Dr. Susie Sharpe, MD: Sure, a cat let's see. I see all right to see that right now on the screen. Yeah, I see. That's yeah, I see a perfect so this is my cover page. Alright, so go to my gallery and I have different sections. So this right here has been my most popular section lately. It's last year you know, none of us were able to take vacation or and I really miss going to the beach and seeing the ocean so out of that I created the ocean and blue series. And so you know, mostly my paintings were very colorful, but you know, I found that I could really express a lot of beauty just using different shades of blue. And so this has been very well received.
Christopher H. Loo, MD-PhD: Looks like they these this These paintings were all sold. Wow, that's wonderful.
Dr. Susie Sharpe, MD: A lot of these pieces got sold and so now people are buying a lot of my reproduction. Okay. And with a professional to clay, it actually comes out very, very well. and sometimes even myself, I can tell the difference between my original and reproduction.
Christopher H. Loo, MD-PhD: It looks almost like stained glass. What is that? How did you create that? Or is it colors? Or how do you? How did you?
Dr. Susie Sharpe, MD: Like it's acrylic painting with mixed media. Okay. Yeah. And people have I think find that just it gives them hope. It gives them inspiration. And so this category has been just very, very popular. Okay. So you know, a lot of us went through some degree of depression and sadness last year losing a lot of people and, you know, wondering when, when the pandemic if ever is gonna be over, you know, not seeing people and, and so I think that's probably why this series? Well, that's why it was created. And that's why I think it's just been extremely popular last year and this year.
Christopher H. Loo, MD-PhD: Yeah. Yeah, I think the, I think, last year, you know, a lot of the artists in the creatives they leveraged they got creative in how do they because you know, everybody's locked down, stay at home can travel. So, you know, how do you reach your audience? And how do you reach your clients? And so I think they turn to new ways using the internet and through video presentations, social media, and, you know, that gives them a greater audience in a greater reach. So, that sounds like what, you know, happened, you know, you people were able to find you easier, because everybody went online.
Dr. Susie Sharpe, MD: Yeah, so it's, you know, I know that some of the physicians are running, like, coaching programs, or they have podcasts and stuff like that. And they approached me wanting to purchase images so that they could put on their website to Oh, to brighten up or yeah, in order to pass on an app, you know, positive messages. So it's been very, very popular. missed us change to maybe a different category, from Blue, and let's see how that goes here.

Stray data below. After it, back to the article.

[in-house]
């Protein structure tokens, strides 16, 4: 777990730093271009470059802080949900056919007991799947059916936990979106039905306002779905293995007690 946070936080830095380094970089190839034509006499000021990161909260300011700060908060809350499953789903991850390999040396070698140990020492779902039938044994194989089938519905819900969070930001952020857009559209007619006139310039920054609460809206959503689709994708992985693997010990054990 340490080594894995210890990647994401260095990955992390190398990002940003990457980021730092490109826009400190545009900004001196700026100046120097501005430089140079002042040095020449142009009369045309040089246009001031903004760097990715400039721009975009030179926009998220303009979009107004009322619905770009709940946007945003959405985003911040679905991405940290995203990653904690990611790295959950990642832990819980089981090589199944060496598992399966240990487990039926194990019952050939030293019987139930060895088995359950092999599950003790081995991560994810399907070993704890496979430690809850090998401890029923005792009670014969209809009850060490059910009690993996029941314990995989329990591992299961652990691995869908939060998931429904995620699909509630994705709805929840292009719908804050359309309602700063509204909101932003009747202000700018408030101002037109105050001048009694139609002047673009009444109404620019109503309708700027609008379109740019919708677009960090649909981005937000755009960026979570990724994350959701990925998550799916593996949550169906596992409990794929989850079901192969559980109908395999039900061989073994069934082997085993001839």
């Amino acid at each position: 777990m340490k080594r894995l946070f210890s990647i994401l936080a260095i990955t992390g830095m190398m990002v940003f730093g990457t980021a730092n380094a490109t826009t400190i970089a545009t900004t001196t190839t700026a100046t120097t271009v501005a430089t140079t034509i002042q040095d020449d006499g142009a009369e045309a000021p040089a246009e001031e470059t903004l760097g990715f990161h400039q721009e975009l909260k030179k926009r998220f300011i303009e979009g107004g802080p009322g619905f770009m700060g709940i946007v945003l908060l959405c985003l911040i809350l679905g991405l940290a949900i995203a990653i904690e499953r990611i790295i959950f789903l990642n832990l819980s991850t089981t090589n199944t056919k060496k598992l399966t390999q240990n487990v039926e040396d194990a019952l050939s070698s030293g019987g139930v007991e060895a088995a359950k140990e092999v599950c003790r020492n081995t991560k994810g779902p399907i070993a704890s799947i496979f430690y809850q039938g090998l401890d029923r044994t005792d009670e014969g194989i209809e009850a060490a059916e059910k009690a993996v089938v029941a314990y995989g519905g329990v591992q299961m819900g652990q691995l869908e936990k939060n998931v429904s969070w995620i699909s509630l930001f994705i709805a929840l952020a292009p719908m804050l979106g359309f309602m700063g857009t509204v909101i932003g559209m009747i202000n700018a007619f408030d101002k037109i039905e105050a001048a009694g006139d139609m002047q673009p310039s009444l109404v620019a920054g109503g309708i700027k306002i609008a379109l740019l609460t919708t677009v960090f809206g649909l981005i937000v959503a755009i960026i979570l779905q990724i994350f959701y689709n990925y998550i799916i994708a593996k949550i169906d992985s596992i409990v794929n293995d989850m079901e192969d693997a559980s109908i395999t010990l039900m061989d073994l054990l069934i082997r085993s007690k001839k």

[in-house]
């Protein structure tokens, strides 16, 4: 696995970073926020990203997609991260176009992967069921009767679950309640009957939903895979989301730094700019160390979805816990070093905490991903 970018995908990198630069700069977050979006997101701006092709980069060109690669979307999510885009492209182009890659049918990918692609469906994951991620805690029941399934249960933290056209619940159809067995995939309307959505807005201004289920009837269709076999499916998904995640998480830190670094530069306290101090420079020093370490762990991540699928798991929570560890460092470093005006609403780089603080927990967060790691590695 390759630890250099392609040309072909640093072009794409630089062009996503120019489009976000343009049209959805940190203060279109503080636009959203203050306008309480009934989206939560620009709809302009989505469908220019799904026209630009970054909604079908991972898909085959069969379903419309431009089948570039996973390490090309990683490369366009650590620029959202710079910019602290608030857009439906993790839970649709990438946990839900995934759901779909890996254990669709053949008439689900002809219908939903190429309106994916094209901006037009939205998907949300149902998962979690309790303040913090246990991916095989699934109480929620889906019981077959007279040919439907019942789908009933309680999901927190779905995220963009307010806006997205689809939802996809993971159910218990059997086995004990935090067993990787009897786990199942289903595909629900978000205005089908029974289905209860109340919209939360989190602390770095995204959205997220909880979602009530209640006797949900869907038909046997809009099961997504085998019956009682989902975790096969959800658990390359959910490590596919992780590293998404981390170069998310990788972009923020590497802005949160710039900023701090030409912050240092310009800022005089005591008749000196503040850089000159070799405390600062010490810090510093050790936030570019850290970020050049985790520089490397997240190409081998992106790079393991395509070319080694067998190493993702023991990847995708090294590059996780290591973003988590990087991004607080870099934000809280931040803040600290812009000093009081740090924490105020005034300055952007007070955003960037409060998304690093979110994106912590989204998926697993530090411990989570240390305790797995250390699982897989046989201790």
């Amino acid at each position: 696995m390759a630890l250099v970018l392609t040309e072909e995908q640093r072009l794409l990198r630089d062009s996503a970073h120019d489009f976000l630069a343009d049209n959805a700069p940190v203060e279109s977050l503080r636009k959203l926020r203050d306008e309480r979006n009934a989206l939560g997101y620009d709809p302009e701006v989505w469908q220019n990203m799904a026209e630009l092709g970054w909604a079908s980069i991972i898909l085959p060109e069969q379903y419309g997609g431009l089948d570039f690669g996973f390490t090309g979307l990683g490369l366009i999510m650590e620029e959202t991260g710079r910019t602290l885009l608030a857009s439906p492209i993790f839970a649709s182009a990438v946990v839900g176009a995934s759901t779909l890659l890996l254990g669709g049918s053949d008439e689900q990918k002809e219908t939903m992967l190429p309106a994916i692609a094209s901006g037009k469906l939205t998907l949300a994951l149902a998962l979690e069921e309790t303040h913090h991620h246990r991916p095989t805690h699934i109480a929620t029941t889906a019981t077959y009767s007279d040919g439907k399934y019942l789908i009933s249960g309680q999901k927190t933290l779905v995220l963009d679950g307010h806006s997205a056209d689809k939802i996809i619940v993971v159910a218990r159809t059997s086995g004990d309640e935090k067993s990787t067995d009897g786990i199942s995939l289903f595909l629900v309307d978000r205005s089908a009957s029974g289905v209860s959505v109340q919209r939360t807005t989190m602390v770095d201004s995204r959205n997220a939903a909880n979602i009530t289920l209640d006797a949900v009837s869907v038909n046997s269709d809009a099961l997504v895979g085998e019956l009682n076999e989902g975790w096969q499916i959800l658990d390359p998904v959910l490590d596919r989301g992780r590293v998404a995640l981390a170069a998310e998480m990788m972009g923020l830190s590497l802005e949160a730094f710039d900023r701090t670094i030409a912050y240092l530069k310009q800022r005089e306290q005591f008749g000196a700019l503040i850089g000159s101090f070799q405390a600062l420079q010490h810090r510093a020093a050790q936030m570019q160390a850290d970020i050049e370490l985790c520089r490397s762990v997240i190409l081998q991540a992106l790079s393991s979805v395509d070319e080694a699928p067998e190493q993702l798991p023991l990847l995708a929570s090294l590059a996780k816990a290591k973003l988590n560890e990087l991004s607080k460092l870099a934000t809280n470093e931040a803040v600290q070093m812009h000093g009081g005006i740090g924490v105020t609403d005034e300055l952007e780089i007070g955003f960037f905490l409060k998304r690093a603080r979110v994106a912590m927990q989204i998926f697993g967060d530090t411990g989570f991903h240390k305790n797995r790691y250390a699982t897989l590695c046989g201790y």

Christopher H. Loo, MD-PhD: Okay. So now we're at the music lovers Gallery, and Dr. Susie Sharpe, MD will discuss some of the paintings in this gallery.
Dr. Susie Sharpe, MD: Okay, so I'm a pianist, and I love music. So a lot of my paintings reflect my love of music. And here you see the full colors. And these were done in acrylic. And, you know, I've done a lot of violin with my children, there's a violin in a lot of pieces. And here is this piece that was actually painted during a concert. So there were several artists that were invited to paint onstage during a symphony concert. So in front of this, you know, 3000 people audio, we are there on stage, and it was very, very inspiring. And so this piece was recently sold, but it was a very special time. Wow. Okay, so here, again, hidden musical instruments in the middle of pieces. And this is for the guitar lovers. So again, you see the music instruments? Yeah, yeah. So, at some point, you know, I dreamed up another life as a violinist. And so this piece was inspired by my dream of being an A violinist, and another another life.
Christopher H. Loo, MD-PhD: Wow. So artist, musician, physician
Dr. Susie Sharpe, MD: Yeah. Except that my children did Allah. We did a lot of music, but they didn't go into music, or art. Well, actually, one is doing art illustration. My daughter is studying illustration. Uh huh. Yeah. My son is doing engineering.
Christopher H. Loo, MD-PhD: Oh, wow. You must be very proud.
Dr. Susie Sharpe, MD: Yeah, yeah. I'm very proud of them. One of the best things that came out of the pandemic is that last year I got to spend a couple of months with them. They came home from college and grad school was wonderful.
Christopher H. Loo, MD-PhD: Yeah. And, and I know you have some paintings of a lot of The portrait says well.